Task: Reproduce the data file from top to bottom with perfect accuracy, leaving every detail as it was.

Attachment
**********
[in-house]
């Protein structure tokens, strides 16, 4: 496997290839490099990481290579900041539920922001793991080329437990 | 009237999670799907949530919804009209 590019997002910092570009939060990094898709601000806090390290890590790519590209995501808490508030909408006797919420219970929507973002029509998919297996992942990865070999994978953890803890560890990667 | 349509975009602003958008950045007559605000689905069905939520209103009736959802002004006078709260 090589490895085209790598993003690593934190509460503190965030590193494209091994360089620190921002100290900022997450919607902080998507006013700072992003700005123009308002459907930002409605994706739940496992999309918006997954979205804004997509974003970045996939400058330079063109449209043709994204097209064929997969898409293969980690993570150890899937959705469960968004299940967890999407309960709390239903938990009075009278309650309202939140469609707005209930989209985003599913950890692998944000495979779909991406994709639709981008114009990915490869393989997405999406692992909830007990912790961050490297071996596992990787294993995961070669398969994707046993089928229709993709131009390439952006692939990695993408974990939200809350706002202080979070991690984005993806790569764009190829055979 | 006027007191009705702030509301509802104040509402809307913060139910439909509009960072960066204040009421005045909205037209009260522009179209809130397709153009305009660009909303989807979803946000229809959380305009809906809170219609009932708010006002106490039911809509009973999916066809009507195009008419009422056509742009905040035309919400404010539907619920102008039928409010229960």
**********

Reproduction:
[in-house]
């Protein structure tokens, strides 16, 4: 496997290839490099990481290579900041539920922001793991080329437990 | 009237999670799907949530919804009209 590019997002910092570009939060990094898709601000806090390290890590790519590209995501808490508030909408006797919420219970929507973002029509998919297996992942990865070999994978953890803890560890990667 | 349509975009602003958008950045007559605000689905069905939520209103009736959802002004006078709260 090589490895085209790598993003690593934190509460503190965030590193494209091994360089620190921002100290900022997450919607902080998507006013700072992003700005123009308002459907930002409605994706739940496992999309918006997954979205804004997509974003970045996939400058330079063109449209043709994204097209064929997969898409293969980690993570150890899937959705469960968004299940967890999407309960709390239903938990009075009278309650309202939140469609707005209930989209985003599913950890692998944000495979779909991406994709639709981008114009990915490869393989997405999406692992909830007990912790961050490297071996596992990787294993995961070669398969994707046993089928229709993709131009390439952006692939990695993408974990939200809350706002202080979070991690984005993806790569764009190829055979 | 006027007191009705702030509301509802104040509402809307913060139910439909509009960072960066204040009421005045909205037209009260522009179209809130397709153009305009660009909303989807979803946000229809959380305009809906809170219609009932708010006002106490039911809509009973999916066809009507195009008419009422056509742009905040035309919400404010539907619920102008039928409010229960």